Turkish defence minister says Syria regime must halt Idlib attacks

Syria's army, backed by Russian air power, launched ground operations this week

Russian Defense Minister Sergei Shoigu (frontR) exchanges documents with Turkish Defense Minister Hulusi Akar (frontL) as Russian President Vladimir Putin (backR) and Turkish President Recep Tayyip Erdogan applaud during a joint press conference following the talks, in the Bocharov Ruchei residence in the Black Sea resort of Sochi in Sochi on September 17, 2018.  The leaders of the two countries that are on opposite sides of the conflict but key global allies will discuss the situation in Idlib at Putin's residence in the Black Sea resort city of Sochi. / AFP / SPUTNIK / Alexander Zemlianichenko
Powered by automated translation

Turkey's defence minister said Syrian government forces need to halt attacks in northwestern Syria, state-owned Anadolu Agency reported on Friday.

Syria's army, backed by Russian air power, launched ground operations this week against the southern flank of a rebel zone consisting of Idlib and parts of adjacent provinces.

Turkish Defence Minister Hulusi Akar said Syrian forces should return to territories agreed in an international deal in Kazakhstan to reduce hostilities and casualties.

"Humanitarian problems grow each day and it is increasingly showing a tendency to turn into a catastrophe," he said.

Mr Akar also said the attacks pose a threat to the security of Turkey's observation posts in the northwest, where Turkey carries out patrols.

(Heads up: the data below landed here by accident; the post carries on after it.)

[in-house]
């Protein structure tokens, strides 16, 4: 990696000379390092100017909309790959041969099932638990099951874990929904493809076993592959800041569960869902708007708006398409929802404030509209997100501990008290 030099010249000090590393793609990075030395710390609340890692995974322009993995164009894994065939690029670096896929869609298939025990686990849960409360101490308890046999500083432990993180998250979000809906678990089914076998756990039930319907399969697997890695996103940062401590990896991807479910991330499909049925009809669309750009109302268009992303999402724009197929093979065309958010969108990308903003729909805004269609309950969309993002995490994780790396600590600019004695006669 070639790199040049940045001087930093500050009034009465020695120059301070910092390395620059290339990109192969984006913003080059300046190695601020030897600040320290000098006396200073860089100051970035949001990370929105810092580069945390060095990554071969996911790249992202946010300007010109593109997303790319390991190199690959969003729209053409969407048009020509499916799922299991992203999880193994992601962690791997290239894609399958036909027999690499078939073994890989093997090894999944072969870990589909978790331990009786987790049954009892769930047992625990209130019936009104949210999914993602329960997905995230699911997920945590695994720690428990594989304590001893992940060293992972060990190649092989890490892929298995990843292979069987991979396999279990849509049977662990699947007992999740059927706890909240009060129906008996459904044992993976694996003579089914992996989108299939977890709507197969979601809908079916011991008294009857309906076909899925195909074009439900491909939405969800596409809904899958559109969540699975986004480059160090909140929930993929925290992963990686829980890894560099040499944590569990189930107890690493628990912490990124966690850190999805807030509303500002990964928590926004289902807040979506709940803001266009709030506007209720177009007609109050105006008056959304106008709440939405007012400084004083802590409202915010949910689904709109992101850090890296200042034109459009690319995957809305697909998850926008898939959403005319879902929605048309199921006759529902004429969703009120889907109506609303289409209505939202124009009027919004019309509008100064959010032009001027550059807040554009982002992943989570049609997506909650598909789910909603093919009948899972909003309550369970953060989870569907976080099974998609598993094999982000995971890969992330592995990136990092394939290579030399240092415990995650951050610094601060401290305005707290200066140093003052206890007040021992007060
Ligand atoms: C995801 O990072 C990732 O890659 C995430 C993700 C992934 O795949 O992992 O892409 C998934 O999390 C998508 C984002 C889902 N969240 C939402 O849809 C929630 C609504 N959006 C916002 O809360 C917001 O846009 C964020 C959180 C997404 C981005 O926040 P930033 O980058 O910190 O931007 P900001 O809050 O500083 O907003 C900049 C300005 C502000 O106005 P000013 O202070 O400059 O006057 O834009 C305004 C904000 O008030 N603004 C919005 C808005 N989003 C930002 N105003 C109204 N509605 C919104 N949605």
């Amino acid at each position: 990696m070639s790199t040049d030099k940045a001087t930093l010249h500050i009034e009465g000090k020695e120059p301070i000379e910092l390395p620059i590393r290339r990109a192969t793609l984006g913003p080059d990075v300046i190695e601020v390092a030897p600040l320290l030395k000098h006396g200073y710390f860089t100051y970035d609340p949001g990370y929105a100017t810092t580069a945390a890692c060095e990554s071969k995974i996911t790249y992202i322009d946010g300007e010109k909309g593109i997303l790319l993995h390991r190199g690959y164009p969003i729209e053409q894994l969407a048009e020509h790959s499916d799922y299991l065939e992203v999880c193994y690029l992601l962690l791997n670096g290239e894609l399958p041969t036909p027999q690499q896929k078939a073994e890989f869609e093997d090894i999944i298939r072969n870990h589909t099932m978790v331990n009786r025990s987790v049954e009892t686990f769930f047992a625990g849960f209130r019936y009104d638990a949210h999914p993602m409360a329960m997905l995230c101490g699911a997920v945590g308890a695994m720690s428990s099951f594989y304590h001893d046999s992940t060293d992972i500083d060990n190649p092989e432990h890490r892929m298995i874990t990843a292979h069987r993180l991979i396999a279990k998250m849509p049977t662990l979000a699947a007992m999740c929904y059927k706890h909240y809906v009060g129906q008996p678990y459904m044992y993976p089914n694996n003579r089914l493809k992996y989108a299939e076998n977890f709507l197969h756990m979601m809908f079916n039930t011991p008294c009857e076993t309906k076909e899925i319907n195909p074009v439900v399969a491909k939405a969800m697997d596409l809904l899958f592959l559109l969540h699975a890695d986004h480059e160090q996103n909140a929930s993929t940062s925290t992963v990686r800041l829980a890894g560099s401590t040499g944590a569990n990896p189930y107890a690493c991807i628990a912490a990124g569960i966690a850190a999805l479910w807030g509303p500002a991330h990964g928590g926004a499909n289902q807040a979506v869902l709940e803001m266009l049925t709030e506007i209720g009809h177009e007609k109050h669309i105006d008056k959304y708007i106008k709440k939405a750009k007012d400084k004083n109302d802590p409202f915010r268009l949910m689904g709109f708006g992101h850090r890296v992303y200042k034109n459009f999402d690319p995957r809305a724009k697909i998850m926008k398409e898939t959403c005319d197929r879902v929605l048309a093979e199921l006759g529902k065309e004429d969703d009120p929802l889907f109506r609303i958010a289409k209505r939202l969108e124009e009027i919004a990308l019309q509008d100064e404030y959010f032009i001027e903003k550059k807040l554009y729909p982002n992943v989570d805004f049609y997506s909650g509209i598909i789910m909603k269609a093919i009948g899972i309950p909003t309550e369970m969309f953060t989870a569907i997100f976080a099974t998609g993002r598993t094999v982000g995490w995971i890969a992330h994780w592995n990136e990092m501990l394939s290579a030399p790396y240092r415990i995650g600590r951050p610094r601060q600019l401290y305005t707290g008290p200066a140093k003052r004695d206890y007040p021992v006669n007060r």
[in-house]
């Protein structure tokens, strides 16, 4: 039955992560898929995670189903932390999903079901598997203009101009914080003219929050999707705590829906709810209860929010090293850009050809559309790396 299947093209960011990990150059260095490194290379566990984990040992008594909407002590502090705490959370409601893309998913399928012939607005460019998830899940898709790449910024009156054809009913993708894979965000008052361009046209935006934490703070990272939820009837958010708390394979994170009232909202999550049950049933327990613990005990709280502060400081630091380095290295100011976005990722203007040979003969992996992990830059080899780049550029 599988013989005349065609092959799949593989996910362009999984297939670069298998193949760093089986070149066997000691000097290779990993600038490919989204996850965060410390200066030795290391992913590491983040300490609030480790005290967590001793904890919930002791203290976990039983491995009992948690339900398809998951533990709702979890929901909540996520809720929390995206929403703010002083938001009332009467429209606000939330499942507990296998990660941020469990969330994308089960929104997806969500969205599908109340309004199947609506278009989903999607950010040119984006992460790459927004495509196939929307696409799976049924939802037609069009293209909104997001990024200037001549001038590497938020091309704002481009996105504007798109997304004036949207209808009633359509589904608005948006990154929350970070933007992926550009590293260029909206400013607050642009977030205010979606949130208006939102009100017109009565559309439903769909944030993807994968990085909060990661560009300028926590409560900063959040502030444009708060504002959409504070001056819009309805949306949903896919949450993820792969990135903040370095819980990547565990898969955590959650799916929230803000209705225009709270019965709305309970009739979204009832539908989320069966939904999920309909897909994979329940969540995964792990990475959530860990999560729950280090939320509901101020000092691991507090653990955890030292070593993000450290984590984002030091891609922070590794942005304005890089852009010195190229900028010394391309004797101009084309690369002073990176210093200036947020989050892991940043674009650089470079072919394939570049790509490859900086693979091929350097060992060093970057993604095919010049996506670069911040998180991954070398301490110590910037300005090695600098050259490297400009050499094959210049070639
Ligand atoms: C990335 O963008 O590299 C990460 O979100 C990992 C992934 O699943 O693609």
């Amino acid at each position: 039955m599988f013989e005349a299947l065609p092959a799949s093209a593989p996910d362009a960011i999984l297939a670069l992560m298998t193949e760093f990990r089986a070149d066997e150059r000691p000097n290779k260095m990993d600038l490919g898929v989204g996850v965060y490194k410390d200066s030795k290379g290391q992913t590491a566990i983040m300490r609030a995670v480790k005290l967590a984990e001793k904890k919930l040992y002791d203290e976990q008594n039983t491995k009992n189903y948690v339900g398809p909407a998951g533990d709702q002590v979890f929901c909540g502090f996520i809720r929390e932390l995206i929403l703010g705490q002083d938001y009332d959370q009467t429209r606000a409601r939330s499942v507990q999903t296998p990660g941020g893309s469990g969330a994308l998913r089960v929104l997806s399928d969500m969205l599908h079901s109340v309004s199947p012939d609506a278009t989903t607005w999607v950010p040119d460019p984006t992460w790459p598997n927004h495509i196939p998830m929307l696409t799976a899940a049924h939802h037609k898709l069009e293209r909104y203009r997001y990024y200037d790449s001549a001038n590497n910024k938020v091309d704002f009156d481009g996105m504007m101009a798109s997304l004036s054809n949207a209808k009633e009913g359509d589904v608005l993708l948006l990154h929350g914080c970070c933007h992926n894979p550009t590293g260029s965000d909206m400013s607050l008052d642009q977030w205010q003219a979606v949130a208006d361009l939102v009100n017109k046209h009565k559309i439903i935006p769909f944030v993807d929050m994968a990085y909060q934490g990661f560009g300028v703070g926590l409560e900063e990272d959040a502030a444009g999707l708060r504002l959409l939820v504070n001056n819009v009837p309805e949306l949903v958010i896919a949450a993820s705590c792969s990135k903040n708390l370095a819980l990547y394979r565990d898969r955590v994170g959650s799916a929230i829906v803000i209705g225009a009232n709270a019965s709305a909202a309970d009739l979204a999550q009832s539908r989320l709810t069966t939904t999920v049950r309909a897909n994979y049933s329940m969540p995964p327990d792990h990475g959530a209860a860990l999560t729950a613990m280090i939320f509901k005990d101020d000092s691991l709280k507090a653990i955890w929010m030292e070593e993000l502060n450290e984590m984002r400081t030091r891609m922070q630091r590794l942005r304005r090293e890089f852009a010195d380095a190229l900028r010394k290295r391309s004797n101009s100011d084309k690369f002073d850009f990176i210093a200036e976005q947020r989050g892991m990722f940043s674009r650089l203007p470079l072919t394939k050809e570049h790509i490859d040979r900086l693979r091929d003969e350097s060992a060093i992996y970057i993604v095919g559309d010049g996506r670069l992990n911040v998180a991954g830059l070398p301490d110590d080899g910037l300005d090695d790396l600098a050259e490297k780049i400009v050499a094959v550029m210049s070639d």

"We expect Russia to take effective and determined measures to make regime forces stop their attacks on the south of Idlib and immediately return to the borders set by the Astana agreement," Mr Akar said, referring to the Kazakh capital by its previous name.

On Thursday, Russian Deputy Foreign Minister Sergei Vershinin said the operation was a reaction to terrorists in the area, and was being carried out "in coordination with our Turkish partners," Tass news agency reported.

The United Nations Security Council was briefed behind closed doors on Friday on the situation in northwest Syria. Afterward, 11 the 15 members – including the United States, France and Britain – jointly condemned the killing of civilians and warned of a possible humanitarian catastrophe in Idlib.

"We are alarmed by the displacement of over 150,000 persons as well as the targeting of population centres and civilian infrastructure, including hospitals and schools," Belgian UN Ambassador Marc Pecsteen de Buytswerve told reporters on behalf of the 11 members.